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Life in the slow WORM lane??


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Misery for commuters as two-month operation to rescue slow worms causes massive traffic delays



By Daily Mail Reporter

Last updated at 10:56 AM on 18th November 2009




For motorists stuck in the tailback, the irony is unlikely to raise a smile.

But the reason for their misery on this busy urban dual carriageway is a painstaking operation by council staff in the grass verges. . . to rescue slow worms.

Local traders are equally unamused.


article-1228683-07410C6E000005DC-954_468x682.jpg Snaking traffic: Gridlock on the A338 road into Bournemouth after a lane was closed to allow the safe removal of slow worms and sand lizards

Indeed, there are fears businesses will go under as the road in Bournemouth is reduced to a single lane for nearly seven miles while the rare reptiles are removed.

The resident slow worms and sand lizards are protected under UK and European laws and they need to be found ahead of £ 26million of roadworks that will destroy their habitat.

Retailers have urged the authorities to postpone the work, which is scheduled to take eight weeks, until after Christmas but this has been rejected because the safety of the reptiles is more important.

Business leaders claim shoppers will be put off visiting the town due to the traffic jams.

Tony Brown, chief executive of the Beales department store, said: 'It's daft they are doing this at this time of year. The dual carriageway is choc-a-block for miles but the actual stretch they are using is only about 150 yards.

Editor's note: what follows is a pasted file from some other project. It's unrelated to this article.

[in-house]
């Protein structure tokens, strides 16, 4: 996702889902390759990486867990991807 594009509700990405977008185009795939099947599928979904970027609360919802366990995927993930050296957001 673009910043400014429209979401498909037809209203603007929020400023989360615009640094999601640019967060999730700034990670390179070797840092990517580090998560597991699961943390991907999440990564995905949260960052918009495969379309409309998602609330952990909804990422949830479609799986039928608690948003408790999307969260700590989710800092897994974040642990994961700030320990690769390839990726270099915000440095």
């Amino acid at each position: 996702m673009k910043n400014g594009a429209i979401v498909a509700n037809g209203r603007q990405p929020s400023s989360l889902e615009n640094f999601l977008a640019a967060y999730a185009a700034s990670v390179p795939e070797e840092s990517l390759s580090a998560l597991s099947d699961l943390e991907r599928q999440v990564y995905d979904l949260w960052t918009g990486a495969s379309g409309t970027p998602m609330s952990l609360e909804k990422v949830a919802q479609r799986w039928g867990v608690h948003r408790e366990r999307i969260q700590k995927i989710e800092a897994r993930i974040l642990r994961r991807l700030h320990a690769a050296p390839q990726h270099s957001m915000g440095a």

'They should be doing it in January-which is the slowest economic time of the year.'

Steve Kent, chairman of the Boscombe Traders Association, said shops had seen a 'horrendous' drop in trade due to the work.



article-1228683-07412210000005DC-719_468x322.jpg Protected: Motorists and business owners are questioning whether all the 'misery' is worth it for the sake of a few sand lizards and slow worms


David Diaz, Dorset County Council's project manager for the scheme, said the rescue operation had to be done while the reptiles were hibernating.

He added: 'We are governed by legislation as to how we treat these species of animals. Some of them are protected by European legislation as well.'

The operation has led to drivers on the A338 facing hour-long delays on a daily basis.

Motorist Melanie Adams, 39, said: 'Is it worth all this misery to thousands of drivers for the sake of a few slow worms? I went as fast as a slow worm this morning and was an hour late for work.

'It's typical of this country to put animals before people.' Another driver going by the name 'Irate Commuter' on a local internet forum wrote: 'If I dressed in a lizard costume, would I get a police escort through the roadworks? Officials who make these decisions are plain daft, because it doesn't affect their livelihood and income.'

John Wilkinson, from Amphibian and Reptile Conservation in Bournemouth, said: 'It can obviously be pretty irritating when you get held up. But Dorset has the most important populations of these species in the country.'

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